- Make space for the feeling. A scared horse in a small trailer might kick, damaging itself and the trailer; that same horse in an open pasture is much less likely to injure itself (Harris, 2009). Similarly, when we allow our feelings to be a part of our life, rather than trying to control them or stamp them out, they lose their influence in our life. To practice this, you might take a deep breath in and imagine that, in some sort of way, your capacity to hold the emotion is expanding just the way your stomach is. Allow the emotion to be there, but in a pasture, not in a small trailer.
- Expand your awareness. After noticing the feeling, recognizing that it serves a purpose, and making space for it, you can expand your awareness to take in other things. This is not an attempt to distract yourself; instead, it is like seeing the storm cloud on the horizon and the beautiful, clear blue sky above you. Once you acknowledge what you are feeling, you put yourself in a better position to act effectively—whether that means taking a break, talking with someone, or getting some urgent tasks finished.
Touch is a powerful form of communication; it alters the body’s response to stress and lets people know you are there with them, care about them, and support them (Dreisoerner et al., 2021). If you want to go deeper with acceptance, try this: after noticing where in your body you feel the feeling most strongly, such as your stomach, chest, or forehead, bring your hand to that part of you and try to hold yourself as gently as you can. To get the right idea, think of a time when you have held someone else tenderly—a partner, a sobbing child, or an infant. Let your hand rest there, soothing and calm. Notice what happens to the feelings and your ability to engage with life (Harris, 2019).
Cultivating acceptance is a lifelong process because life is full of circumstances and situations that give rise to difficult thoughts and feelings. Each day and moment, we can choose whether to get hooked, avoid and control, or notice the thoughts and emotions as indicators, accept that they are there, and keep pursuing the life we want. If you make missteps and notice that you have become hooked (constantly focusing on the manure) or that you have been avoiding your feelings (constantly evading the manure), do not be ashamed; this simply means you are human. In fact, your noticing opens the door to a new choice—to accept the very thoughts and feelings you have been struggling with and learn from them (live with the manure), addressing areas of life that might need attention.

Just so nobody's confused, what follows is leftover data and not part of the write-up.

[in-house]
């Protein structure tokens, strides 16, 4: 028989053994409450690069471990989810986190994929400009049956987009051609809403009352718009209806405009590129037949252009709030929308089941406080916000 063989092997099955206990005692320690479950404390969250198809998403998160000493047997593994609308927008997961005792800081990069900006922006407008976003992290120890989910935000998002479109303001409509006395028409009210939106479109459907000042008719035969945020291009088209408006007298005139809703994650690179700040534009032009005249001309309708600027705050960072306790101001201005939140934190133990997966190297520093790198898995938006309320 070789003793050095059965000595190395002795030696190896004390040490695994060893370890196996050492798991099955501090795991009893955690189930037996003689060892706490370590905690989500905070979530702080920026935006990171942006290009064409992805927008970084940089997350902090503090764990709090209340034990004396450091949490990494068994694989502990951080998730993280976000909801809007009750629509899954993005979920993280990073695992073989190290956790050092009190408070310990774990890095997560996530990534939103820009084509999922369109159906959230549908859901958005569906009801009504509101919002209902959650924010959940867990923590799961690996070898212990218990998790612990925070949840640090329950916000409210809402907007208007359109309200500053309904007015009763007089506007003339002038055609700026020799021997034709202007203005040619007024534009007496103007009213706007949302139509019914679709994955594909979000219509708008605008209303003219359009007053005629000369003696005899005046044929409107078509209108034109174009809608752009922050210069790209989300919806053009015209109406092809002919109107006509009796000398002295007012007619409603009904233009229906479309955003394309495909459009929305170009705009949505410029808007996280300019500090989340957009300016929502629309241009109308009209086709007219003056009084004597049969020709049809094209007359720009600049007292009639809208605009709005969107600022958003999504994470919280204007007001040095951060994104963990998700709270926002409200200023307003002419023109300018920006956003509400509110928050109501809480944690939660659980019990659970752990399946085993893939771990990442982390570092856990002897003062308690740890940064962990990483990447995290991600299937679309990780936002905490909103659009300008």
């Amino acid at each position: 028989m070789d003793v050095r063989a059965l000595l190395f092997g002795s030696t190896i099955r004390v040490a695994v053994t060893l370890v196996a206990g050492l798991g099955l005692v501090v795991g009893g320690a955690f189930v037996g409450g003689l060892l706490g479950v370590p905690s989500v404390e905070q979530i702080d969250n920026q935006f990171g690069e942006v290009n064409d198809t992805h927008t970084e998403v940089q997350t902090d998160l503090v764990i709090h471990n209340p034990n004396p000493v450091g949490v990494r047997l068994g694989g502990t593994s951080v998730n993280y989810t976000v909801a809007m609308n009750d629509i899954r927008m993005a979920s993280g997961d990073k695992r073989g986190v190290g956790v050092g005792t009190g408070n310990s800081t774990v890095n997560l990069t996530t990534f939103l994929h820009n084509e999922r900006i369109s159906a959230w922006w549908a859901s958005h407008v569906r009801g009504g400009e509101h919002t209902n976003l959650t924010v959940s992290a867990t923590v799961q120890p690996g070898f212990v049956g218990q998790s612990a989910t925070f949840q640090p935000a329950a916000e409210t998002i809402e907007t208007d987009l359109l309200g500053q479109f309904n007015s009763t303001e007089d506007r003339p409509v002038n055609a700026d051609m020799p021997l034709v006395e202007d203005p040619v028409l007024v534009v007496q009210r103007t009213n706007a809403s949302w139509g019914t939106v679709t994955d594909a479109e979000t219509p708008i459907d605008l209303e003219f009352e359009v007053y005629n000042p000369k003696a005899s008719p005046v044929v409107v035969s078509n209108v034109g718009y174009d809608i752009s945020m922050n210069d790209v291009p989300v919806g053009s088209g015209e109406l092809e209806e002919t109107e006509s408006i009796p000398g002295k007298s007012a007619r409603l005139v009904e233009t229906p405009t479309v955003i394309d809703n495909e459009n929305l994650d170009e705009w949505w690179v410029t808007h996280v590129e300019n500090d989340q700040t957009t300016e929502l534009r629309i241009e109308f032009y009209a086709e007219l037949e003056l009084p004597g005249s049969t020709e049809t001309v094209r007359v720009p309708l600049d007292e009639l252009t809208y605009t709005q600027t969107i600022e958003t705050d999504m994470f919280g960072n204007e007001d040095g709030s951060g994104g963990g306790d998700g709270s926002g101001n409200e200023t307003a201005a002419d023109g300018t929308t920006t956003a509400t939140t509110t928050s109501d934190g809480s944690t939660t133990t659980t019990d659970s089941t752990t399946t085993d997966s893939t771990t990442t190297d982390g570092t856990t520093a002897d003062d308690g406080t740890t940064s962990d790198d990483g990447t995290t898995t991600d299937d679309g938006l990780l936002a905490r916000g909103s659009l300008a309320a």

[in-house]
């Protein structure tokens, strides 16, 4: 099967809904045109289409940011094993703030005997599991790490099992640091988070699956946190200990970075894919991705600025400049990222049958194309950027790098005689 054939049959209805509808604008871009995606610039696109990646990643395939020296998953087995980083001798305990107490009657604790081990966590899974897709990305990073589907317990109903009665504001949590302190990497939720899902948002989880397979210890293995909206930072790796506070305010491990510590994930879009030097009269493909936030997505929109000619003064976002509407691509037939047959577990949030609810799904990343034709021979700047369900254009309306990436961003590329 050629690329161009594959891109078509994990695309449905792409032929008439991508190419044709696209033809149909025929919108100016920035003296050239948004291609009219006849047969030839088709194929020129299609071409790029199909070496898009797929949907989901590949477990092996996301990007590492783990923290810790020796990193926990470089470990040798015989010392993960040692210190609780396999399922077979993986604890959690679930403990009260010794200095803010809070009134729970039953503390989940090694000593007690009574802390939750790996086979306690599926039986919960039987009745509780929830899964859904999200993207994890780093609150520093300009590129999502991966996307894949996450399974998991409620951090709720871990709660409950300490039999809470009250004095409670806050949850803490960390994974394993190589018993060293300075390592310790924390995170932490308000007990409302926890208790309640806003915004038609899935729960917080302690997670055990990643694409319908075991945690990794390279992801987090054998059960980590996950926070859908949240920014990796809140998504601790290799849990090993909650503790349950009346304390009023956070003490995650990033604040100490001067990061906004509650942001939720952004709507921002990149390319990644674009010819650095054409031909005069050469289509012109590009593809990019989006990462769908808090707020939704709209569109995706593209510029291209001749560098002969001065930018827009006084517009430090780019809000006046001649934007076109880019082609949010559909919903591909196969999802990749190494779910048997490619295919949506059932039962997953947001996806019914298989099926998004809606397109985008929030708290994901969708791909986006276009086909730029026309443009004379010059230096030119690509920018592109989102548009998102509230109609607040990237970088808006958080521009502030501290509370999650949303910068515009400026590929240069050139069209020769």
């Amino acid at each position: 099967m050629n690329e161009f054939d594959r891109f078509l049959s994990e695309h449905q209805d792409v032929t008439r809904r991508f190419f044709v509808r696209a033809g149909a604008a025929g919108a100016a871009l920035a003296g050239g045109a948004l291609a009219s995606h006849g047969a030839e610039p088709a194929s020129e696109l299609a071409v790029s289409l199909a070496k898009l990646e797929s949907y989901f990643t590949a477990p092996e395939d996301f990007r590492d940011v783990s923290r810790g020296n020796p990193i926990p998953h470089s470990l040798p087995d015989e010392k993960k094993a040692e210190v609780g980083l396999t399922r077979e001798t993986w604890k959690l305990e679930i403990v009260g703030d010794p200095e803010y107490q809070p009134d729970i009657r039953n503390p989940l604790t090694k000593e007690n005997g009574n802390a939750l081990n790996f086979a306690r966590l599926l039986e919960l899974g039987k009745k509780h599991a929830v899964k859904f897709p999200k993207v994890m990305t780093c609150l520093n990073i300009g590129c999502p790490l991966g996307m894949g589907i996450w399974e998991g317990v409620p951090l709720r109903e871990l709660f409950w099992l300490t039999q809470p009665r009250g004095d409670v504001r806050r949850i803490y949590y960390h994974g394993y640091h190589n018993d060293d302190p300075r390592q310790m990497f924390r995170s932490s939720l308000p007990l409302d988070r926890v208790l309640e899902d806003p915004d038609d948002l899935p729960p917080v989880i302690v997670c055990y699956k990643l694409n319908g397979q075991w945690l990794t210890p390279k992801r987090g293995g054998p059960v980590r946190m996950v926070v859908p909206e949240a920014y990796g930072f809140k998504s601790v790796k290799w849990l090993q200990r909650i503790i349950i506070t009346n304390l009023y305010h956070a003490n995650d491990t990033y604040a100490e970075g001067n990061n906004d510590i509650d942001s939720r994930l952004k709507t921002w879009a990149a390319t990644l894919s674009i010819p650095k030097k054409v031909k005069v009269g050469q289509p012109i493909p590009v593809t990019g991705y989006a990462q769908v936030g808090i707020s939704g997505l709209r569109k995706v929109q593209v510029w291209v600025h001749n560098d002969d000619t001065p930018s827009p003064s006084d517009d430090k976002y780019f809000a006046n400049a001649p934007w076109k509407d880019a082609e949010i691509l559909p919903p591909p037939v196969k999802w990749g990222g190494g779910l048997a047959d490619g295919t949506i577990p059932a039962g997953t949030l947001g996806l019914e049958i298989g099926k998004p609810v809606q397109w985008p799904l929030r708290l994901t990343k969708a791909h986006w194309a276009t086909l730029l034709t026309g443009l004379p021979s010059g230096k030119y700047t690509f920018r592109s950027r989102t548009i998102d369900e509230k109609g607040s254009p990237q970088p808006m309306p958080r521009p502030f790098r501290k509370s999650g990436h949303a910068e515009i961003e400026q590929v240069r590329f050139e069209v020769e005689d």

- Bramwell, K., & Richardson, T. (2018). Improvements in depression and mental health after Acceptance and Commitment Therapy are related to changes in defusion and values-based action. Journal of Contemporary Psychotherapy, 48(1), 9–14. https://doi.org/10.1007/s10879-017-9367-6
- Coutinho, M., Trindade, I. A., & Ferreira, C. (2021). Experiential avoidance, committed action and quality of life: Differences between college students with and without chronic illness. Journal of Health Psychology, 26(7), 1035–1045. https://doi.org/10.1177/1359105319860167
- Dreisoerner, A., Junker, N. M., Schlotz, W., Heimrich, J., Bloemeke, S., Ditzen, B., & van Dick, R. (2021). Self-soothing touch and being hugged reduce cortisol responses to stress: A randomized controlled trial on stress, physical touch, and social identity. Comprehensive Psychoneuroendocrinology, 8, 100091. https://doi.org/10.1016/j.cpnec.2021.100091
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- Fernández-Rodríguez, C., Paz-Caballero, D., González-Fernández, S., & Pérez-Álvarez, M. (2018). Activation vs. experiential avoidance as a transdiagnostic condition of emotional distress: An empirical study. Frontiers in Psychology, 9. https://www.frontiersin.org/article/10.3389/fpsyg.2018.01618
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Utah State University Extension
Peer-reviewed fact sheet
Jacob Gossner, Beth Fauth, and Tasha Howard